Amid the current COVID-19 events, restaurants and grocery stores are adapting to a new way of operating by partnering and taking on more of each other’s roles. Supermarkets are offering take-home food while restaurants offer community essentials, making for more flexible food options for customers.
At the same time, the increased demand for grocery workers has led to supermarket chains partnering to find work for affected restaurant employees. In this article, we take a look at the different ways that two industries are coming together.
Take Home Food
In Washington’s Puget Sound area, where businesses and consumers have been heavily affected by closures and restricted travel, Kroger is expanding its grab-and-go selection with Tutta Bella entrees and dessert. The brand is well-known in Seattle, and the expansion to 31 stores makes it easier for customers to buy ready-to-eat meals from a recognizable brand.
The meals are prepared at the pizza chain’s restaurants and then shipped to the various stores. Previously, Kroger partnered with Tutta Bella to open an integrated restaurant in one of their supermarkets. In response to restaurant shutdowns in the Seattle area, the local Kroger stores have also hired Tutta Bella employees.
In Louisiana, Rouses Markets are supporting the restaurant industry through similar recruitment. CEO Donny Rouse encouraged displaced hospitality workers to apply for immediate openings, and those new employees have been welcomed by the grocery chain into their stores, saying: “We will teach you the grocery business.”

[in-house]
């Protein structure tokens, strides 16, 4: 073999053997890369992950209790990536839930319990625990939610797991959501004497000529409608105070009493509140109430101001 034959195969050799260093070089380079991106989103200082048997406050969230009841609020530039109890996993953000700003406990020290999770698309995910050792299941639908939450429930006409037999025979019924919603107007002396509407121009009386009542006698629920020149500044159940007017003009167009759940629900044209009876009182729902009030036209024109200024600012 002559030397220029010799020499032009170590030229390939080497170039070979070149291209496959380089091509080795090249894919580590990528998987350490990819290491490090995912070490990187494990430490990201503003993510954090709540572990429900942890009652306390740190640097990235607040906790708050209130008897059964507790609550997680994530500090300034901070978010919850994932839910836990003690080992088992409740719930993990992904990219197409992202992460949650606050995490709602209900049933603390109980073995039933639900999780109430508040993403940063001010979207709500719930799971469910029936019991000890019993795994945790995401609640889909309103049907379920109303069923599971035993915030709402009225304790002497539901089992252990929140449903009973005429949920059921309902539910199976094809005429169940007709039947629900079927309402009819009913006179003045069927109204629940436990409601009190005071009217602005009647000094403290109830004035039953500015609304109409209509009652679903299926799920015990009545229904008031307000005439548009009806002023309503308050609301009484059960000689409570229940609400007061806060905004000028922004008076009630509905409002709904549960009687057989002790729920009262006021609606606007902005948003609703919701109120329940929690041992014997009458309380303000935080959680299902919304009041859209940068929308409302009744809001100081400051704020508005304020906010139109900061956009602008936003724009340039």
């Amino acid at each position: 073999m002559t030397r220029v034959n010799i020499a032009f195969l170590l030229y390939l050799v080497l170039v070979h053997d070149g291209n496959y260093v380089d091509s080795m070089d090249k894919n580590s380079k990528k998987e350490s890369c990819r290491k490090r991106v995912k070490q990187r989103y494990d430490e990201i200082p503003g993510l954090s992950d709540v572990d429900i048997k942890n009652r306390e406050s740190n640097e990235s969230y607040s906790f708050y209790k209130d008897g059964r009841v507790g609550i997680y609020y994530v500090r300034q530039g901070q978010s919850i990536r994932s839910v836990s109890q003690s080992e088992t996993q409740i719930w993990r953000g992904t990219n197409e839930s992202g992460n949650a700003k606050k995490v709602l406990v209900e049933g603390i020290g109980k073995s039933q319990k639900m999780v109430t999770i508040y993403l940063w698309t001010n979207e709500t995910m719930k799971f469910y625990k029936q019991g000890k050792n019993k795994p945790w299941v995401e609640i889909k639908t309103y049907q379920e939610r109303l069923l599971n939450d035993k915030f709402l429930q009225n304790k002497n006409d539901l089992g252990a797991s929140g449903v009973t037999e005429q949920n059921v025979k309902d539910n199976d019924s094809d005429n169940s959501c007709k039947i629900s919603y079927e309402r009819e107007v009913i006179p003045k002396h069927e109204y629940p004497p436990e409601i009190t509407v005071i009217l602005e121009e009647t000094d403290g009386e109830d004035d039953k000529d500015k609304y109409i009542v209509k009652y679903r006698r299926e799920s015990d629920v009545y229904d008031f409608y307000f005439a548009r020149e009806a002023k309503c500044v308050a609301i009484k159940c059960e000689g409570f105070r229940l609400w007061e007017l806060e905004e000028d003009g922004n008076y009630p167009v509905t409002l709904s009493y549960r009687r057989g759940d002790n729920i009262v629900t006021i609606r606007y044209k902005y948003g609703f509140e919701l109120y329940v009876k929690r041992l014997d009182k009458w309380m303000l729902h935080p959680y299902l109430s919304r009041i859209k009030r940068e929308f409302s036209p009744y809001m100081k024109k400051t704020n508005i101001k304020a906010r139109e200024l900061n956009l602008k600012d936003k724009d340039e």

Rather than a simple partnership, Rouses is also working with local restaurants to serve take-home meals pro-bono; the restaurants keep all the profit from the sales of the meals. The current list of Louisiana restaurants selling their food in-store includes Commander’s Palace, Saba, Big Mike’s BBQ, Frank Brightsen, and Bywater Bakery.
Change in Demand
In Miami, Sedano’s Supermarkets is adding up to 400 job openings and also taking in local restaurant workers. Two famous Cuban restaurants, Versailles and La Carreta, are partnering with the supermarket chain to give their workers temporary employees. With the different closures in the United States, many eateries have been reduced to take-out food only. The decreased demand for dining out, coinciding with the increased need for grocery workers, has allowed the Miami food industries to care for their employees in this unprecedented time.
“We’re struggling just to keep up with demand….we needed the help, so this is mutually beneficial.”Javier Herran, Sedano’s chief marketing officer
According to the Miami Herald, the effects of the closures are so far-reaching that local chef Michael Schwartz “had to cut all but six of his approximately 460 employees” at his group of nine restaurants. However, some restaurants are adapting by expanding outside of take-out food.
The rapid closures have also left restaurants with a surplus of inventory. As a result, many chefs are selling off their pantries to help themselves and the community. In Los Angeles, All Day Baby organized a one-day “bodega” sale where everything in the storeroom would be sold to consumers–smoked meats, flats of eggs, bread, sauces, brownies, and large amounts of produce would help keep the restaurant and devoted customers afloat. Shortages of supplies, including toilet paper, have even made some restaurants pair their take-home meals with humor and essentials:
Wes Avila of Guerrilla Tacos has even thrown in four rolls of toilet paper with his $150 “emergency taco kit,” which also includes 5 pounds each of carne asada and roasted chicken, a quart each of red and green salsa, tortillas and 30 eggs. He called it a “true Angeleno survival pack” for “crazy and uncertain” times.Los Angeles Times